Pedró, F. (2009) ‘New millennial learners in higher education: evidence and policy implications’, in ‘Technology in Higher Education’, to be released later by OECD/CERI
This is a meta-analysis of research on millennials in higher education conducted by the OECD’s Centre for Educational Research and Innovation. The study seeks to answer three questions:
- First, can the claim that today’s higher education students are new millennium learners be sustained empirically?
- Second, is there research evidence demonstrating the effects of technology adoption on cognitive development, social values, and learning expectations?
- Third, how are higher education institutions coping with the widely assumed teaching and learning implications of the emergence of the new millennium learners?
Summary of results (directly quoted from the chapter)
The responses found suggest a mixed and far more complex picture than it is often presented in most of the well-known essays about this topic. To begin with, although an increasing percentage of students can be said to be adept in technology, it is misleading to consider that all of them fit equally well into the image of new millennium learners. As it happens with learning styles, there are different student profiles regarding technology adoption and uses, and in many respects clear digital divides still exist.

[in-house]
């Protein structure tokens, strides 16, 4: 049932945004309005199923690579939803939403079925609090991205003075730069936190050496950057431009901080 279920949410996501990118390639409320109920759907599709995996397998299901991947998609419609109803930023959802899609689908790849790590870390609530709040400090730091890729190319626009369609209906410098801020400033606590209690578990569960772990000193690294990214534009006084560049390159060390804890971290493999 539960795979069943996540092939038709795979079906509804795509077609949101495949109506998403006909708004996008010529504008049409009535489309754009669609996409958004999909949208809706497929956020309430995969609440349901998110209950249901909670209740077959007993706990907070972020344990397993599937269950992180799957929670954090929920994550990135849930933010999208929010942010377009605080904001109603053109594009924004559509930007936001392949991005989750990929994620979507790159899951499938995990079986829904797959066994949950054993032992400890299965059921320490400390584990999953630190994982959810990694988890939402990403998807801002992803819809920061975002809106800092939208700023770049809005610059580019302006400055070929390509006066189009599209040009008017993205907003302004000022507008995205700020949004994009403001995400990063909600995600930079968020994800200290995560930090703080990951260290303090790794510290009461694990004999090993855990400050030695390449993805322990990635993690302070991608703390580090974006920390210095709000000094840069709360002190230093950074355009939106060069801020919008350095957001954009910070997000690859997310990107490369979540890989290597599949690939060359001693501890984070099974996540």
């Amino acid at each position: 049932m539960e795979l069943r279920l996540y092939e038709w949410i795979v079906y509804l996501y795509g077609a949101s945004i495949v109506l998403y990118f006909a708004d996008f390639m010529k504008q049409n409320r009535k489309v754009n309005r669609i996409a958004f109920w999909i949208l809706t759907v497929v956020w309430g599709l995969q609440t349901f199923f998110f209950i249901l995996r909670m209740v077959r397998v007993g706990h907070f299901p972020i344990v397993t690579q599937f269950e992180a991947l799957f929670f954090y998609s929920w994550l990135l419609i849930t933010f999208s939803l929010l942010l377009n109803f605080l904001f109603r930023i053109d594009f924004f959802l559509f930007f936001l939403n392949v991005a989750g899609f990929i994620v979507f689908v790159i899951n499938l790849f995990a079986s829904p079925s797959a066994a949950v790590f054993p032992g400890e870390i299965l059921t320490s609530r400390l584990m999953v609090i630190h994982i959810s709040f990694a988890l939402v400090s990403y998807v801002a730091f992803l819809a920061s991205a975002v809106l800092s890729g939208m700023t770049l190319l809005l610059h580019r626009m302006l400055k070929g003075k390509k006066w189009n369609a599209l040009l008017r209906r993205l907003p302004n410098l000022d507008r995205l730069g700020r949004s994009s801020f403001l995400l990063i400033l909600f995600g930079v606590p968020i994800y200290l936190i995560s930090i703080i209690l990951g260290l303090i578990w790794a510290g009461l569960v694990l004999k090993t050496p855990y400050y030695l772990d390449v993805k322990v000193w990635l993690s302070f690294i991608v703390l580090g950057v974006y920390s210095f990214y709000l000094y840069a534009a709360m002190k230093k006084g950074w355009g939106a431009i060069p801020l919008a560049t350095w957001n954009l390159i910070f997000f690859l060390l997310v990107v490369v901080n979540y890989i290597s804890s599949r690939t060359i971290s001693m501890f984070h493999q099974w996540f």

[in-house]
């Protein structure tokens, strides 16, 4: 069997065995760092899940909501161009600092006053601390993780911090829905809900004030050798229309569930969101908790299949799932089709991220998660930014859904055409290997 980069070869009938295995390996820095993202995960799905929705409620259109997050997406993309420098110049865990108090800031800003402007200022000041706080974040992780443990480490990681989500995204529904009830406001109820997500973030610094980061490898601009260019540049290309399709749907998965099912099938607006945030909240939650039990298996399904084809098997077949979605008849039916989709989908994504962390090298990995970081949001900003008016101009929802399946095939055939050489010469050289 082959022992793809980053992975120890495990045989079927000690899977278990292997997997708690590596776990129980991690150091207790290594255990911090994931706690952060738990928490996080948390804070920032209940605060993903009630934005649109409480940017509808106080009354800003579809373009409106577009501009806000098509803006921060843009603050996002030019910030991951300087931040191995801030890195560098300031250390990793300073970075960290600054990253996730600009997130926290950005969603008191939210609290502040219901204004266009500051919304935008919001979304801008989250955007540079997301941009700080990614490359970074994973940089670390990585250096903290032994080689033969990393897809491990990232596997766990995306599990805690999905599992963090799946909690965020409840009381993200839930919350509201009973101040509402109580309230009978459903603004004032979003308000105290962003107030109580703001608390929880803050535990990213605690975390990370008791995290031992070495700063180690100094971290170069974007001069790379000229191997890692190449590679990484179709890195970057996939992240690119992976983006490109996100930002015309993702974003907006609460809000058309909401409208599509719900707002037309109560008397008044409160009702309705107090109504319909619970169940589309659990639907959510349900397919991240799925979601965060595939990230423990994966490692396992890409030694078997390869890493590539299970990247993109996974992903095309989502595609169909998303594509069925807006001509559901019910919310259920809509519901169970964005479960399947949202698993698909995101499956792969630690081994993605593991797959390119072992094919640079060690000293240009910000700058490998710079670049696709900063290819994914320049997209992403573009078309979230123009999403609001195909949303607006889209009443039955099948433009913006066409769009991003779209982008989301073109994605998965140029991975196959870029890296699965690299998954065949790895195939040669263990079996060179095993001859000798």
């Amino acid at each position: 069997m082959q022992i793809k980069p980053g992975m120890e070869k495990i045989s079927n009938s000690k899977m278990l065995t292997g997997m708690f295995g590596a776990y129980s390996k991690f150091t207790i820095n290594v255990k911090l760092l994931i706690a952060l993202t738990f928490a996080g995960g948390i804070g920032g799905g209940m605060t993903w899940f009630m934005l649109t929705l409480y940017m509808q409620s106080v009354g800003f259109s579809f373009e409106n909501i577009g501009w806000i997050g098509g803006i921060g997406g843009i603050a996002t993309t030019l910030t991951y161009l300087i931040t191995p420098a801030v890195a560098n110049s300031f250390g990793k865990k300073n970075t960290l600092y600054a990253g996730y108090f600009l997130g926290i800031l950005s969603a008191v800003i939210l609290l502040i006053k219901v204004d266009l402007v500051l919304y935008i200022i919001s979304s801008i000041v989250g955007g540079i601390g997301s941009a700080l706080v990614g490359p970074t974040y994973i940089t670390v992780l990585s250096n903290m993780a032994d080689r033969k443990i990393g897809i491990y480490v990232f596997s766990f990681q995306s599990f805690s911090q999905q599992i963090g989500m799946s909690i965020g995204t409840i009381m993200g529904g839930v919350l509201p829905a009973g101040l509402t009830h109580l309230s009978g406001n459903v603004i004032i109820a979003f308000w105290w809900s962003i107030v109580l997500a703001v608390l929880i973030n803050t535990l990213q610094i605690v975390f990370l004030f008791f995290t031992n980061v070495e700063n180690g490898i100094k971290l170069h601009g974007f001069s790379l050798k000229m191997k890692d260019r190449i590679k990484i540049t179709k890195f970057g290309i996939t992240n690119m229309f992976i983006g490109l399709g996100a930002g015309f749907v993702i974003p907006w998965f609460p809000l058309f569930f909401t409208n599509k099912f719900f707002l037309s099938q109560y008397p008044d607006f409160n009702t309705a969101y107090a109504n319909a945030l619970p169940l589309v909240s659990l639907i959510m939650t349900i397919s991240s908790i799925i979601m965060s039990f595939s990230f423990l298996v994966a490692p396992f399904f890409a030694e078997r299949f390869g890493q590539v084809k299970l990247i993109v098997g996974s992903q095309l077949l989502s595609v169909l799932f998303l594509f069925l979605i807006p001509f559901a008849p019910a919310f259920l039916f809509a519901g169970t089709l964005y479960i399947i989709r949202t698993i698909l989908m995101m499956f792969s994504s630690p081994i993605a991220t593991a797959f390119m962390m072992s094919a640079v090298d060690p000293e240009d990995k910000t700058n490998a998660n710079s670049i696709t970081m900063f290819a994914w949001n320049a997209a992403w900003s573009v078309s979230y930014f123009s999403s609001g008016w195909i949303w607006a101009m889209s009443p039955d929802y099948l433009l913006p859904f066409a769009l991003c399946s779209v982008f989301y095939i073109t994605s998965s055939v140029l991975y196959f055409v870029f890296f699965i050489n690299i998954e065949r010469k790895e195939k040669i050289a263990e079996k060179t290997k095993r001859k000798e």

Secondly, there is not enough empirical evidence yet to support that students’ use of technology and digital media is transforming the way in which they learn, their social values and lifestyles, and finally their expectations about teaching and learning in higher education. In particular, students’ attitudes towards technology use in teaching and learning appear to be far from what many would wish to emerge as the dominant patterns. Rather, students tend to be far more reluctant in this respect than the image of the new millennium learner would suggest. Most of them do not want technology to bring a radical transformation in teaching and learning, but would like to benefit more from their added convenience and increased productivity gains in academic work. The reasons for such reluctance might be related to the uncertainty, disruptiveness and discomfort that discrete technology-based innovations may cause to them.
This document is an excerpt of Chapter 5 in the upcoming CERI volume on Technology in Higher Education in the Higher Education to 2030 series, which takes a forward-looking approach to analysing the impact of various contemporary trends on tertiary education systems. The document can be downloaded from the Hextlearn site: http://www.hextlearn.eu/mod/extrapages/welcome.php
For more on millennials, see https://tonybates.wpengine.com/2009/02/01/reports-and-articles-on-e-portfolios-for-learning/